- Chapter 7 bankruptcy can allow you to pay off what you can with your available cash (or liquid assets) and be released from paying all or some of the rest. To qualify for Chapter 7 bankruptcy, you must pass a means test that evaluates whether your income is below certain limits. If you don’t pass, you can file for Chapter 13 bankruptcy.
- Chapter 13 bankruptcy lets you use your monthly income to pay off some or all of your debts under a repayment plan that spreads payments over three to five years.
How Do I Get Started?
Before filing under Chapter 7 or 13, you must receive credit counseling from an approved agency. Part of the point is to determine whether you have other options besides bankruptcy. Bankruptcy can also involve taking required debtor education, or a personal finance management course. Once they decide to declare bankruptcy, an individual or a married couple file a petition and other paperwork with the bankruptcy court. The court appoints a trustee to review your documents and direct the process. Both types of bankruptcy also involve a meeting of creditors, in which you answer questions about your finances and related topics. The next steps can vary based on the types of bankruptcy involved.
What Happens After a Bankruptcy?
Once your bankruptcy is completed, generally you are either released from paying debts (in a Chapter 7 case) or you have finished with your repayment plan (under Chapter 13). It’s a good idea to get a confirmation letter that your debt has been discharged and to check your credit reports after about three months to see if they record the end of the bankruptcy. While both types bankruptcy may remain on your credit reports for several years, you should be able to raise your credit rating gradually if you avoid accumulating new debt and pay your bills on time. If you have trouble qualifying for credit, try getting a secured credit card, in which you deposit money in a bank account as collateral for your purchases. Using and promptly paying off this card over time can help repair your credit rating. “Credit repair” companies that offer to help you get a new start on your credit history and rating are actually scams, so don’t fall for them.
You receive a call from your credit card company inquiring about a large purchase in progress using your account that you know nothing about. Or perhaps you get a bill from a debt collector relating to an account that you didn’t open. These are some of the ways that people learn they have been the victims of identity theft. If it happens to you, it’s important to act quickly. Here are some of the steps you should take.
- Report the problem. If you know that your identity or account has been misused with a certain retailer, financial institution or other organization, or that a credit or ATM card has been stolen, call the related organization immediately to report it. Change any PINs, passwords or logins related to the card or account.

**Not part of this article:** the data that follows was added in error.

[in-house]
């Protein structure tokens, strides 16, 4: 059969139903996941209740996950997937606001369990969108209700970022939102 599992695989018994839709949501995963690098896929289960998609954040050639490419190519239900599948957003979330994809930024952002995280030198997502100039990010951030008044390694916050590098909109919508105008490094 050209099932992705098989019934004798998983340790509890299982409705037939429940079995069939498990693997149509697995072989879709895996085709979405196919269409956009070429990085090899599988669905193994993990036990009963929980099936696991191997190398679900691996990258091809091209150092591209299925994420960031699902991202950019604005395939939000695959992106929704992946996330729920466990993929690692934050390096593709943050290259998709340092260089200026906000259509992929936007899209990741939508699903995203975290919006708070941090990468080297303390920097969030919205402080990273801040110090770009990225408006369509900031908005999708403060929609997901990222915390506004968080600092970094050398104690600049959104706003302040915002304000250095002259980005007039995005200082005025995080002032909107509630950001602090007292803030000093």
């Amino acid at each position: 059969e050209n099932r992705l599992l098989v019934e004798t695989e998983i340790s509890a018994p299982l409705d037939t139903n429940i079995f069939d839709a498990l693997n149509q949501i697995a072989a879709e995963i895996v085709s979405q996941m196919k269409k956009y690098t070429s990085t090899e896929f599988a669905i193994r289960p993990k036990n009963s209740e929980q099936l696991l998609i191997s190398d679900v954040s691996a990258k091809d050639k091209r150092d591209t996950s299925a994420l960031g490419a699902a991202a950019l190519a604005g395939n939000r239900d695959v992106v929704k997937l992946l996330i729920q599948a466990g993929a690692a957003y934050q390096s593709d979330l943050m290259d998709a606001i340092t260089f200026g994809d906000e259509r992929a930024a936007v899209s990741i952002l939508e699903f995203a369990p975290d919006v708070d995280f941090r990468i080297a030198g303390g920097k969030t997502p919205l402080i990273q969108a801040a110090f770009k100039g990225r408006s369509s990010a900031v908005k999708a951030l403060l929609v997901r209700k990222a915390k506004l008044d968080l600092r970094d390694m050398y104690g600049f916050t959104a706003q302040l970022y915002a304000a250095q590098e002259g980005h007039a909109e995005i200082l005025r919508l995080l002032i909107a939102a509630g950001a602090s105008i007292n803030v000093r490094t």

- Go online to the Federal Trade Commission’s site at www.IdentityTheft.gov to report what’s happened and create a report you can use to demonstrate that you’ve been a victim.
- If fraudulent bank or investment accounts or lines of credit have been opened in your name, close them and ask the organizations involved to remove any inappropriate charges.
- Place a fraud alert on your credit reports. This step, which is free, will make it more difficult for new accounts to be opened in your name. Contact one of the three credit rating agencies—Equifax, Experian or TransUnion—with your request and ask them to pass your request on to the other agencies. The initial alert will last 90 days, but you can choose to extend it.
- Ask the credit agencies to send you a free copy of your credit report. Check for other signs that your identify has been misused—such as bogus accounts set up in your name–and let the related organizations know that fraud has been committed. Ask the agencies to correct your reports.
- Carefully review other account statements for unauthorized activity.
- Consider a credit freeze. When you make this request to the credit rating agencies, they won’t share your credit report with new creditors, which prevents thieves from opening new accounts. There may be a fee for this service, but it could be waived if you have experienced identity theft.
- Consider contacting the police to report the fraudulent activity. Get a copy of the police report in case you need it later to document the crime.
- Replace any identification that was stolen. For your Social Security card, request a new one by calling 800-772-1213. Report and replace a missing or misused driver’s license to your local motor vehicle bureau. For a missing passport, contact the U.S. State Department at 877-487-2778 or complete a Statement Regarding a Lost or Stolen U.S. Passport Book And/Or Card (Form DS-64) and submit it as noted on the form.
- Keep a record of these and all the other steps you take in case you need proof of any fraudulent activity and your steps to address it.
- Remain vigilant and continue to review your credit reports and account statements for signs of misuse.